Here's one question liberals never answer. How do YOU propose to get information. And based on the Brian Ross ABC report and other rep[orts, the current tactics HAVE worked. KSM spilled the beans. Abu Zubaydah and BinAlshibh and others gave it up. Not everything they said turned out, but a lot of it did and we have repaed the benfits and saved lives.

Let's say you've captured KSM. You know he knows things. What do YOU do? Do you just ask him nicely and if se says no, then that's it. You can just ask him his name, his age and his serial number? You have to give him a lawyer?

WHat is the liberal startegy for interrogation and how will it work?
 

Here's how Rosa Brooks starkly makes the point:

Take any of the "alternative" methods that Bush wants to use on U.S. detainees and imagine someone using those methods on your son or daughter. If the bad guys captured your son and tossed him, naked, into a cell kept at a temperature just slightly higher than an average refrigerator, then repeatedly doused him with ice water to induce hypothermia, would that be OK? What if they shackled him to a wall for days so he couldn't sit or lie down without hanging his whole body weight on his arms? What if they threatened to rape and kill his wife, or pretended they were burying him alive? What if they did all these things by turns? Would you have any problem deciding that these methods are cruel?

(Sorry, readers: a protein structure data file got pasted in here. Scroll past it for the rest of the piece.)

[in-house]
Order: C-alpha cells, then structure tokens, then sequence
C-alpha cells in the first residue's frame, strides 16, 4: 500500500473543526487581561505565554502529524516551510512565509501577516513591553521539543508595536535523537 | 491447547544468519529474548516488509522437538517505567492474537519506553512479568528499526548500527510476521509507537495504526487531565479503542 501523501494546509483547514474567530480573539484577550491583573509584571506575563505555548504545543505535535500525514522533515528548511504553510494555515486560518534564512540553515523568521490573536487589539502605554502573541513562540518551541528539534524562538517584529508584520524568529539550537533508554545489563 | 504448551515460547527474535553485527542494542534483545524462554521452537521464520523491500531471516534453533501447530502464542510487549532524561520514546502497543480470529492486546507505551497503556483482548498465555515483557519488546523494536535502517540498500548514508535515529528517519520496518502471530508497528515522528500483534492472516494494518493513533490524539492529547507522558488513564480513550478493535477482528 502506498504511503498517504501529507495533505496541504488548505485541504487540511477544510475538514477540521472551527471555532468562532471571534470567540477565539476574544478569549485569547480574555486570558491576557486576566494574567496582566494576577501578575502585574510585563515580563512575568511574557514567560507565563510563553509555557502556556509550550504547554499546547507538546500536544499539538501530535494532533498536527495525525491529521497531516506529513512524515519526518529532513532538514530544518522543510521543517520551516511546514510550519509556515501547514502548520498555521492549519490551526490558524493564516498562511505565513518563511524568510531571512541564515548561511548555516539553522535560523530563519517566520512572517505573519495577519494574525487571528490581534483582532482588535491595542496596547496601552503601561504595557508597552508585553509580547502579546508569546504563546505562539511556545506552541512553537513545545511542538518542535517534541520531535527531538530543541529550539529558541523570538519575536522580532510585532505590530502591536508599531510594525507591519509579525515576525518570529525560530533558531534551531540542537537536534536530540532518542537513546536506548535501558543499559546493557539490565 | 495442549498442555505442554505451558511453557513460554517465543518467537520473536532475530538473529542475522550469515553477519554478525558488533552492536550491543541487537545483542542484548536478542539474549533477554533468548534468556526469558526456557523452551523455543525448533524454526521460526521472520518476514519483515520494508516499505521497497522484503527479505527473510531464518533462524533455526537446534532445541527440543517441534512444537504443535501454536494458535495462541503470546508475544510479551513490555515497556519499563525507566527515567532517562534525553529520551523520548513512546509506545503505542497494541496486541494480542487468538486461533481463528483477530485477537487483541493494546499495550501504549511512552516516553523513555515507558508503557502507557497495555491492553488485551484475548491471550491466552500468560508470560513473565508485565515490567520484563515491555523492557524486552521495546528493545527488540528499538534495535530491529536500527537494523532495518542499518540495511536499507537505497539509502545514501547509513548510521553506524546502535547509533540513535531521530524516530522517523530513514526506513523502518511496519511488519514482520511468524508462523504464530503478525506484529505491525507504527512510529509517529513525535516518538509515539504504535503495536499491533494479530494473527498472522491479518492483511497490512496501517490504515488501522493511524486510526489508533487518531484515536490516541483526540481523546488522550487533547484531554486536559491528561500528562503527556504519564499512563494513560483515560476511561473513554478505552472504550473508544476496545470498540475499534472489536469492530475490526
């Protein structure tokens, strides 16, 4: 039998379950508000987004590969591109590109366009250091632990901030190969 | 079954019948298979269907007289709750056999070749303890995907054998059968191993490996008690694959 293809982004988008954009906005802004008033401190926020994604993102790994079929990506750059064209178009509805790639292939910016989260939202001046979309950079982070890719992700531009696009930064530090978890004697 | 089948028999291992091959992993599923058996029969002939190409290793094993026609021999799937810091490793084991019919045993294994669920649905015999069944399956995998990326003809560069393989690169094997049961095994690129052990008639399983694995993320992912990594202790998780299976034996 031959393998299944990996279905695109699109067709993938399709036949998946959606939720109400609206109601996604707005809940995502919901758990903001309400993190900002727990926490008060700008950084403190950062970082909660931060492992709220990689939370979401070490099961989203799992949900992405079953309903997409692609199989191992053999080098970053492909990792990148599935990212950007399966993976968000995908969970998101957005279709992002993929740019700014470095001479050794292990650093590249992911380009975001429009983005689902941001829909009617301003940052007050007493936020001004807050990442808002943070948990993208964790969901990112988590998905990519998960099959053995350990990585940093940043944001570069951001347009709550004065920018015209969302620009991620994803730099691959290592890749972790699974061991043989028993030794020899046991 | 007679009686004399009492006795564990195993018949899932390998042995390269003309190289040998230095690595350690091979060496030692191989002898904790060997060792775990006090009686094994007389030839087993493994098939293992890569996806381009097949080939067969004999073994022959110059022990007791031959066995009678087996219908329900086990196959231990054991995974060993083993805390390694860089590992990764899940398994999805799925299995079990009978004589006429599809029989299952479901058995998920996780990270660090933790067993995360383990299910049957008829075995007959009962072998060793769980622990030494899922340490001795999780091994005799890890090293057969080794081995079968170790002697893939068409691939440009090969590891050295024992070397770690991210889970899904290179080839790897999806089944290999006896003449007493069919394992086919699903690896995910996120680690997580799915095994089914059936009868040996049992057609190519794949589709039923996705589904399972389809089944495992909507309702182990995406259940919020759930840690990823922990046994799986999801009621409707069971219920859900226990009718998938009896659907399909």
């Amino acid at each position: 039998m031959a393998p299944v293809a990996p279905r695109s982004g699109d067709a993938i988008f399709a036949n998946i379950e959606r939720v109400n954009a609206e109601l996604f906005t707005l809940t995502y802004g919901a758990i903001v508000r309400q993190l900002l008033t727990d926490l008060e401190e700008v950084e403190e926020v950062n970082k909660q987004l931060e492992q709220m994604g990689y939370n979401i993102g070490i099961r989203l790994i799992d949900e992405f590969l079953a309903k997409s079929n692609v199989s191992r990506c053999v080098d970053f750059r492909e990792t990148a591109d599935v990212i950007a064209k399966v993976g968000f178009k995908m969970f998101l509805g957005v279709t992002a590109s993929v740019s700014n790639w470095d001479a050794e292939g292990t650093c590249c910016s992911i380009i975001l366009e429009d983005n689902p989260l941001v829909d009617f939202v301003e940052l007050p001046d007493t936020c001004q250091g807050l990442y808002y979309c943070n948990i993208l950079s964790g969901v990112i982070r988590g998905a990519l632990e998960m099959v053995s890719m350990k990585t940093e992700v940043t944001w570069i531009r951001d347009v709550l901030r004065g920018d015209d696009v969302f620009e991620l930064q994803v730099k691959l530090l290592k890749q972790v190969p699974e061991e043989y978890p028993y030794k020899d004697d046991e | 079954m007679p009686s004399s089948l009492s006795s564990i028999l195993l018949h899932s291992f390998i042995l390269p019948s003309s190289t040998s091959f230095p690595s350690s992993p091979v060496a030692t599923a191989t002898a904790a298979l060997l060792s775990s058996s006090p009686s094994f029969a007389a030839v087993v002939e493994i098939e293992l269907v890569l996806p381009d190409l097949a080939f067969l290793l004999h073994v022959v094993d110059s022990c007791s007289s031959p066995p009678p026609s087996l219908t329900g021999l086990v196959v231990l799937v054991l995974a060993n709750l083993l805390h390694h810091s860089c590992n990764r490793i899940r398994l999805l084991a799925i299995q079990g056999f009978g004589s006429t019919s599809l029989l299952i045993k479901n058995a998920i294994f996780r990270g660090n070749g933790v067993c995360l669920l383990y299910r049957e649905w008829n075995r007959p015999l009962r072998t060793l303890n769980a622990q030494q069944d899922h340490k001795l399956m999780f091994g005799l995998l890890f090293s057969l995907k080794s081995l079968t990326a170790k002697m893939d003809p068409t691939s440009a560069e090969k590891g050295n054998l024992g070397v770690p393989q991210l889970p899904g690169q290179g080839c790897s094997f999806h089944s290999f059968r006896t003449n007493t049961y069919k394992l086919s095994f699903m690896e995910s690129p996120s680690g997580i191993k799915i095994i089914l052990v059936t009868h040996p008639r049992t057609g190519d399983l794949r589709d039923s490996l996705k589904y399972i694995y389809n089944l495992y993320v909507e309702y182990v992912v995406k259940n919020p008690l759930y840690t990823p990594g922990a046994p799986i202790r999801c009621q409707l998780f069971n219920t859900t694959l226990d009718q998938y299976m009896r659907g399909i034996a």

To start, many of the techniques referred to above are not legal under the compromise definitions of grave violations of the Geneva Conventions. Let us stick to the subject at hand without red herrings muddying up the discussion.

Instead, let use as an example the most severe coercive interrogation technique approved by the government - water boarding.

The definition of torture being adopted in this proposed legislation is nearly identical to the amended definition of torture to which the US agreed to in the Torture Convention - the intentional infliction of severe pain.

Although this has been the subject of debate, I cannot see how the panic inflicted by water boarding is the equivalent of severe pain. Therefore, despite Senator McCain's protestations to the contrary, let us assume that water boarding does not fit under the proposed definition of torture under this agreement.